Ariel Bordeaux: Oh, God, yes. Well, okay, but I want to back up a little here. We’ve been talking about sexism quite a bit, which has played into my self-image and comics career, but there’s a flip side of that too. For one, I was playing into it and enjoying the attention. For example, I was at a comic con in the mid-nineties, and this guy drew me from across the room. By way of introduction, he then came over and handed me the drawing – and in the drawing I’m holding my shirt up, exposing bare breasts. It was famous underground artist Spain, so I had that mix of ‘what the fuck?’ and ‘Oh my God, it’s Spain!’. I proudly printed that drawing on the inside cover of Deep Girl #5. So, okay, clear sexism – but also, what fun! Getting back to insecurities and self-image, on the positive side, of course it’s great grist for my mill, and a therapeutic process to make comics about. On the not-so-great side, I know I’ve been my own worst enemy, holding myself back from pursuing opportunities, second-guessing my work and abandoning projects. I could probably go on for quite a while unpacking how sexism has played into my self-image, but what comes to mind first is that I’ve spent so much of my life trying to please and perform – to be pretty, to make my art pretty, to be funny and charming – not too gross and crazy, but a little gross and crazy to encourage sexual attention – to be cool and professional in the workplace, but not so robotic I lose my soul, and on and on – and it’s just exhausting. The more I’ve been able to let go of all that and say “fuck it, I’m just gonna be myself”, the better my self-image has gotten.
Anna Sellheim: I totally relate to this. When I was younger, I craved male attention and therefore if I got it, even if it was on the sexist side, as long as I felt safe I saw it as a positive. I can see with any successful autobio, including yours, that there’s a balance of genuine vulnerability along with portraying a self-image that the author is comfortable with. Shitty autobio tends to be done by people that are too focused on their image and portray themselves with no authenticity. The most relevant example of your work that relates to this would probably be Jeff: The Boy I Was Infatuated With or any of the stories where you try to figure your insecurities about your appearance.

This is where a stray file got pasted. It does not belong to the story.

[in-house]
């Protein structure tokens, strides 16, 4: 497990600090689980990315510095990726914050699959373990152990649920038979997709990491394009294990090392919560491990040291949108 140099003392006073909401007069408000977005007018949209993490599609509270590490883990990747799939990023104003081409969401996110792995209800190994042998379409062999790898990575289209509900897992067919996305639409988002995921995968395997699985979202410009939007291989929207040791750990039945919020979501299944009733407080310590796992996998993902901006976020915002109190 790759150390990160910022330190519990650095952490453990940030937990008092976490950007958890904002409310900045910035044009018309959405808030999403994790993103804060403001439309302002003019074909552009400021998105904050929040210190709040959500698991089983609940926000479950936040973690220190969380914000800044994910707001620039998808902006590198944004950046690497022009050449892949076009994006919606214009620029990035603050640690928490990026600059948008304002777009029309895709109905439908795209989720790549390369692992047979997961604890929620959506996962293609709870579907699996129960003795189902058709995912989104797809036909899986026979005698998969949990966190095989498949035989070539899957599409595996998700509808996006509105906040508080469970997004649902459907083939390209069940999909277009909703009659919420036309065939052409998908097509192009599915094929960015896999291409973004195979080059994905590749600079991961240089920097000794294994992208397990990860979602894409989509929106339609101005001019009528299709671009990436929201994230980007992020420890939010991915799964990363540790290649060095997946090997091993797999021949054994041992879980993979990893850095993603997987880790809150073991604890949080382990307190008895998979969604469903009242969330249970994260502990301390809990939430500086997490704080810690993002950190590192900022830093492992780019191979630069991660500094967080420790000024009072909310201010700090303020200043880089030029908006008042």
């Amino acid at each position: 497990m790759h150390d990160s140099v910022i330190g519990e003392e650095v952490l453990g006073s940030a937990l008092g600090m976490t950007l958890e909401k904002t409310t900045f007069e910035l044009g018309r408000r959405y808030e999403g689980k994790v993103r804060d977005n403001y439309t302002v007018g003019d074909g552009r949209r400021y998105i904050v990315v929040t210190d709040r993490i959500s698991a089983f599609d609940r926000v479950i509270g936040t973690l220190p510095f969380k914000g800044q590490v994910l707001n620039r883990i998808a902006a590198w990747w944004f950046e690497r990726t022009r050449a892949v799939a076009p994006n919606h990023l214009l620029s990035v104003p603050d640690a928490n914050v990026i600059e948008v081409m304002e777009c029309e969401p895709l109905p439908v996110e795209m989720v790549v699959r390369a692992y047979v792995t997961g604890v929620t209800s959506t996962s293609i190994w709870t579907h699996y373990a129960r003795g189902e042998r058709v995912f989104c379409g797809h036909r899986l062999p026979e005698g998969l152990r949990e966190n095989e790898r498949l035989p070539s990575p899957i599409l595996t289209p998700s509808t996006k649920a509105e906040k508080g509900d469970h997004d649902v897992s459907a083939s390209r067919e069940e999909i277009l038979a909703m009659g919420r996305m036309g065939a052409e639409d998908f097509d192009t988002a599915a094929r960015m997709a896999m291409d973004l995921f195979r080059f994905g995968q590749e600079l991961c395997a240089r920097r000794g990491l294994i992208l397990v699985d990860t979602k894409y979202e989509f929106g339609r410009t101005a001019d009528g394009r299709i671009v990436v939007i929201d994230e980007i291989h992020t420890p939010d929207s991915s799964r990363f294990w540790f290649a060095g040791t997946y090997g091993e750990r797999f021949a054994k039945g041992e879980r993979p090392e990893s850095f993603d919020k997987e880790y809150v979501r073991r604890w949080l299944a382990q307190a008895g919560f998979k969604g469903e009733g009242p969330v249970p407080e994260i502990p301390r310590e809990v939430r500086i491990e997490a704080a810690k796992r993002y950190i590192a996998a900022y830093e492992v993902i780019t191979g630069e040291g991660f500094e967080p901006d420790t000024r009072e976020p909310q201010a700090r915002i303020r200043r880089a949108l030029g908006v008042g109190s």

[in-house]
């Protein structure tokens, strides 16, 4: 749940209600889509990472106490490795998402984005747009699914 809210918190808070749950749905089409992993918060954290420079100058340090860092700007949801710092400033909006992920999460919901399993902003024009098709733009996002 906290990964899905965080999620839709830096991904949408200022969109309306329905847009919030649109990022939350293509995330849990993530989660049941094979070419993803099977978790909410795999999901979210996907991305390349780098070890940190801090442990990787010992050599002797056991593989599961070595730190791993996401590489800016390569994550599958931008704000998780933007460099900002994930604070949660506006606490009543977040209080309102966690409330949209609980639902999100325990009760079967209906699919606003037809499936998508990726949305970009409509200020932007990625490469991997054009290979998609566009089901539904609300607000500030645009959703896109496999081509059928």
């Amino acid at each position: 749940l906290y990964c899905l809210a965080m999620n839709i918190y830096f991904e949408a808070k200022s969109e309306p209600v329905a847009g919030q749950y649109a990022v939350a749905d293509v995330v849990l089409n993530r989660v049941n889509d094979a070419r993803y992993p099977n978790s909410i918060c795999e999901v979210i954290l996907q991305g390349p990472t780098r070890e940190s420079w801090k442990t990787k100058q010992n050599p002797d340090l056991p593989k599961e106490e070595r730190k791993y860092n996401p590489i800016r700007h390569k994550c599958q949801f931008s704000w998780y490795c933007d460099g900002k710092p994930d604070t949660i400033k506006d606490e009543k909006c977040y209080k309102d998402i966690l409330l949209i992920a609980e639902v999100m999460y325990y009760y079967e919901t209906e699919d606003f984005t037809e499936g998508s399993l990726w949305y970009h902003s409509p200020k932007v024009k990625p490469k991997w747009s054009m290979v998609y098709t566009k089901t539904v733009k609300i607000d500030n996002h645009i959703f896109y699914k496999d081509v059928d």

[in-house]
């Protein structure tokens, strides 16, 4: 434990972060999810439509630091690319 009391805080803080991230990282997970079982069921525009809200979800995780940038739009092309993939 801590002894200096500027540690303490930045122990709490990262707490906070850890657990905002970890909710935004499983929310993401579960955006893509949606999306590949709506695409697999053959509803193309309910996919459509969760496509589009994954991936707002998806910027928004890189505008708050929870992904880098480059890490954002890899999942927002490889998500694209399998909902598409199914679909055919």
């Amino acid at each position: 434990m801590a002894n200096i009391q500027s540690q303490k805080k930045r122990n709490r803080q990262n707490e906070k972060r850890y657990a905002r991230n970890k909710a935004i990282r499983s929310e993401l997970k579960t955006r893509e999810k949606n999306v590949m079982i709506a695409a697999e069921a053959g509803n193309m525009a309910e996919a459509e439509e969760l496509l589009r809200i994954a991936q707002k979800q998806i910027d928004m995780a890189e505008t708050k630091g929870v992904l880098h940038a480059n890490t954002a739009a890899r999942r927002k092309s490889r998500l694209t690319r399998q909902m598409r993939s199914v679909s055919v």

Ariel Bordeaux: Right, you have to balance pouring your soul on the page with self-protection, somehow. Tune into and trust your gut instincts. I just remembered, when I was working on that Jeff story, I was telling a friend about how there was a gross thing that happened that I had to leave out of the story. My friend was really putting the pressure on to pry the juicy details out of me, and insisting I had to put everything in. That gross thing was super embarrassing, and there was no way I was telling him about it, or drawing it. I’m kind of impressed by my younger self, that I held my ground on that.
Anna Sellheim: Do you feel like the break you took to raise your son affected the trajectory of your career?
Ariel Bordeaux: Very much so. The year before Eddie was born, between 2005 – 2006 I was crazy busy as a freelancer, and made more money from comics – thanks to a gig for a textbook company – than I had at any other time. I couldn’t keep up that pace with an infant. I never completely stopped making comics, I just couldn’t hustle and try to market myself. I was hoping to revive the comics career thing after CCS, but once I graduated and didn’t have the support and structure of the school, all the wind went out of my sails.
Anna Sellheim: You’ve been producing way more in the last few years than when I first met you in 2015. Can you talk about what work you do now and your reasons behind making them?
Ariel Bordeaux: Sure, I did a big project called Gluttony for a fine art show on the theme of animals, which is eight large-ish paintings spelling out the word gluttony on the topic of feeling shitty about eating animals. I’ve joined a local collaborative gallery, so I’ve also been doing some paintings to show there, just trying different still object type things. After years of only doing ink with digital coloring, I had been really missing working with paint and color. And for the past year and a half or so, with a big break, I’ve been doing daily diary comics.
Anna Sellheim: The dailies are different from your normal autobio work. Is there a different method, internal process, or feeling between your dailies and your more refined autobio?
Ariel Bordeaux: Yes, I have to do them so quickly, the process feels a lot more intuitive, and also I just can’t endlessly tinker like I usually would, so it forces me to be less precious. I tried drawing with felt tip pen for a while, but it was too time-consuming, so I just leave them as pencil sketches.
Anna Sellheim: You just created a website and Patreon. Would you mind plugging those?
Ariel Bordeaux: Yes, of course! My website (arielbcomics.com) has some sample pages from my Clutter thesis, as well as Deep Girl and more recent stuff, and I post my daily diary comics on Patreon (patreon.com/arielbordeaux), which you can subscribe to for $3.00 a month. You can also follow me on instagram (@arielbordeaux), where I post some dailies sporadically.
Anna Sellheim: You’re the best, thanks for letting me interview you!
Ariel Bordeaux: Thanks so much, Anna!